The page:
I am, as I have said before (both in previous posts and through one of my books), magically trained. By this, I do not wish, or mean, to imply that I am The Great High Priestess of Fill in Your Own Blank (far from it, believe you me!) or any of that sort of thing; simply that I have studied the Western Mystery Tradition for well over twenty years, first through the Wiccan perspective and more latterly through a more Ceremonial approach.
This weekend, I was asked to enact the High Priestess role in a ritual drama for Beltane – and it was a pretty amazing experience, despite the fact that I ended up as wet as an otter’s pocket and with mud bespattered half way up my legs. I do not recall much of the actual drama itself. ‘Tis often thus during ritual when one dons the cloak of the surrounding energies for a while – or, to use a metaphor adopted by the wonderful Granny Weatherwax, rides gently behind the eyes of another entity, doing no harm but seeing the world in a significantly different way.
Funny the way things turn out. I say this because I was such a very shy little girl and an almost silent, withdrawn, self-conscious teen. Drama terrified me. Reading aloud in class caused what I now recognise as minor panic attacks. And yet now, in my late fifties, I stand, on a hillside in Glastonbury, playing a role – and clad in a long red velvety robe with green ribbon taking the place of my usual cord – in front of a large crowd, without fear.
Now why is that? Have I changed, fundamentally, so much in the intervening four decades? I mean, it is possible. But, as my posts reveal, I remain anxious and lacking in confidence (at least some of the time) and continue to veer between social energy and a hermit-like existence.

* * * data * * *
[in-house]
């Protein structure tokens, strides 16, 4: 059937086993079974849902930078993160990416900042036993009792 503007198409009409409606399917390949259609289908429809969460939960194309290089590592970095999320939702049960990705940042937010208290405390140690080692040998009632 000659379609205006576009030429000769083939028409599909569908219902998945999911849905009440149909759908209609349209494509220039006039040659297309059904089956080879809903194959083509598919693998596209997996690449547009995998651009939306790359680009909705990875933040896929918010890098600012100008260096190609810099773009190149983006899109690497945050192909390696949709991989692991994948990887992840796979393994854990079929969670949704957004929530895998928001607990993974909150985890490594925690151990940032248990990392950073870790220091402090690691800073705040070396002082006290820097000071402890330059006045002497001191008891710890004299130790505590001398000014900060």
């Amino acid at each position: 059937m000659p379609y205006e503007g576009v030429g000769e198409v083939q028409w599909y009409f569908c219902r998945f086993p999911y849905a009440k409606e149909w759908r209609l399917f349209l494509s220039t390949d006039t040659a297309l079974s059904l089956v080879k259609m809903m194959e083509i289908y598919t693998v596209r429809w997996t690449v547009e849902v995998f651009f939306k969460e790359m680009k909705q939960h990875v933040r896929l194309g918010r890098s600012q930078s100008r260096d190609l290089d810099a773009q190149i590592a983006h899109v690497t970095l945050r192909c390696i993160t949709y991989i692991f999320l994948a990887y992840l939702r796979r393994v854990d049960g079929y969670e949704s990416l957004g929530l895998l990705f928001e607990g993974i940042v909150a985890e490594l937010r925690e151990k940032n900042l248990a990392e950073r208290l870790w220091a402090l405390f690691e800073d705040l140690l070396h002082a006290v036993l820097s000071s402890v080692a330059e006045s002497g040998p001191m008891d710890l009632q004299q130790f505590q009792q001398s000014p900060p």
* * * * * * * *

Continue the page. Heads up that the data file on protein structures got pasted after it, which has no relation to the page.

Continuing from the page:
So what has changed?
Simple. The clue comes in the word ‘training’. Like most things in life, magical training gives you techniques and knowledge and opens doors to parts of yourself (or other souls, depending on your individual beliefs) and, thus, allows you to transcend the stuttering, shy, self-conscious part of your personality. In a very real sense, you are both you and not you during drama (whether it be comedy, tragedy or ritual). You have the same body and clothes – but, in all three categories mentioned in parenthesis, the willing acceptance of other can significantly alter patterns of speech, physical movements, even abilities, often bringing out aspects of the self kept chained by inhibition for decades.
I think I know why this is. We accept negative feedback from primary carers, and then friends/partners, from the first moments of our existence, and they become an inherent, often unconscious, part of who we think we are. We rarely question them – and their heavy hand upon our shoulders can all too easily become crippling and stifling. Told that we are, for instance, clumsy often enough, we will, with ghastly inevitability, become utterly cack-handed.
But during ritual, or drama – and the narrowest of lines separates the two, in my opinion – the external-become-internal descriptors go into abeyance. Not needed, they are dispensed with fairly quickly, leaving room for our actual magnificence as human beings (or a visitation from an Arch-angelic being or whatever it might be) to break through the confines of our childhood training.